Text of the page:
Then you have to appeal to emotion. The problem is that you know that if you call it an “appeal to emotion”, you’ll be verbally castigated from one end of the internet to the next by people like me. So, you need to come up with a new term. The term you come up with is “values-centered discussion”.
Same game, different name.
Values-centered conversations will embrace a strong sense of citizenship and a concern for the common good; if we frame questions around those kinds of values first and then around the issues we need to resolve, we may begin to get somewhere.
You see, and there is where the whole “values-centered” line completely breaks down. The people on opposite sides of this issue have completely different definitions of “good citizenship” and “the common good”. The “common good” as defined by the anti-gun crowd is essentially “get rid of all the guns”; they appeal to your emotions by saying that everything would “better” and “safer” if there were no gun.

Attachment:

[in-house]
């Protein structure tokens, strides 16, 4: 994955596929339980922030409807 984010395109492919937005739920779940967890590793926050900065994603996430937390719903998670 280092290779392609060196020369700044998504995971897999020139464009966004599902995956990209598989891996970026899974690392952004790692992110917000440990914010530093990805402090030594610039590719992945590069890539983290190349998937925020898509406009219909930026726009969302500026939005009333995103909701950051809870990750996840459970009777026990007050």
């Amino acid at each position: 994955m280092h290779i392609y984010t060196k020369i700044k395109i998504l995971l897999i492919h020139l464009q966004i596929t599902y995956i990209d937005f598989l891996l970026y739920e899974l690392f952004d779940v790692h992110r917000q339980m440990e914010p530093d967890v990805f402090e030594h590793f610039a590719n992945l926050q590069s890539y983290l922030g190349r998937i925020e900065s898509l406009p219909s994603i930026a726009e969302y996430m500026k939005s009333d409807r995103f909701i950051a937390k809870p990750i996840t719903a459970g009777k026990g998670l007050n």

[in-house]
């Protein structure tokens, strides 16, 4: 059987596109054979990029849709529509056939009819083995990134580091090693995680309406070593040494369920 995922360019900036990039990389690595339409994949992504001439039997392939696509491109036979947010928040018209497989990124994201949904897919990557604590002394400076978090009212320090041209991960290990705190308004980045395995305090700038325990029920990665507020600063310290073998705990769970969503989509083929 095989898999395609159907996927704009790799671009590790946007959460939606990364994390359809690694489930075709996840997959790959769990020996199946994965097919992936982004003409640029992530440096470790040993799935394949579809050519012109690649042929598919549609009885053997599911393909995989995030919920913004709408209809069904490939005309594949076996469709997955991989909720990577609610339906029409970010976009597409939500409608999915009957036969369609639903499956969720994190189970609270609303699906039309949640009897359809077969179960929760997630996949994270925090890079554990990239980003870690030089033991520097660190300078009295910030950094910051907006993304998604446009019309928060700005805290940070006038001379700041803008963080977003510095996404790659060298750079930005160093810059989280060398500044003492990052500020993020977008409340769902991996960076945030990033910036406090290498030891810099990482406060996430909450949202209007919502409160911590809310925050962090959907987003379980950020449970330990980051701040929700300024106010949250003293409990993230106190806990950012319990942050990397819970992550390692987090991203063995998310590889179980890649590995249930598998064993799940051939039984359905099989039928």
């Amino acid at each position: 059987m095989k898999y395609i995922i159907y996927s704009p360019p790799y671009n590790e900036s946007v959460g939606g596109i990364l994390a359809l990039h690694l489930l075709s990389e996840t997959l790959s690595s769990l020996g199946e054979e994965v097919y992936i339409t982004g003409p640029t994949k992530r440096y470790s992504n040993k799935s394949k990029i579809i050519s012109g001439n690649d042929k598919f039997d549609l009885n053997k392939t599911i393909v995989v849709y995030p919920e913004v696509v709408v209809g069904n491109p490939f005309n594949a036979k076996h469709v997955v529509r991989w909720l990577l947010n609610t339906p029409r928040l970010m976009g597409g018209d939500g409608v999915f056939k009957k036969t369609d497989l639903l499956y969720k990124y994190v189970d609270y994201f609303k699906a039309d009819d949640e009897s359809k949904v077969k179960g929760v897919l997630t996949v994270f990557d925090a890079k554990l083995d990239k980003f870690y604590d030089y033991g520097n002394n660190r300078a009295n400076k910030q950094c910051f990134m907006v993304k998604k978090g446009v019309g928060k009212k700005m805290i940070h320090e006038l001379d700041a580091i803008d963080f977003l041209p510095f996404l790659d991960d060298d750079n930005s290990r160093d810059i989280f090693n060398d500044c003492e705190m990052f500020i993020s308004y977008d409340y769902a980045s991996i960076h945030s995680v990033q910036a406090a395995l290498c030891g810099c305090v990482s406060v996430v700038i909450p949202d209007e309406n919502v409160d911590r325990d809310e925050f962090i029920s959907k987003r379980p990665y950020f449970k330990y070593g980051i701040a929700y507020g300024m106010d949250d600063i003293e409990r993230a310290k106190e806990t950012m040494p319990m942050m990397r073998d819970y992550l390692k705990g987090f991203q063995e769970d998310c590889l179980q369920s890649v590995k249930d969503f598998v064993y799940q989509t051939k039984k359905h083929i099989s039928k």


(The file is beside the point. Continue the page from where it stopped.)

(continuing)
You can use all the different buzz-words that you want, but none of it changes the simple fact that gun control arguments are based on emotion, and not reason.
Robb at Sharp as a Marble has a more in depth look at the article.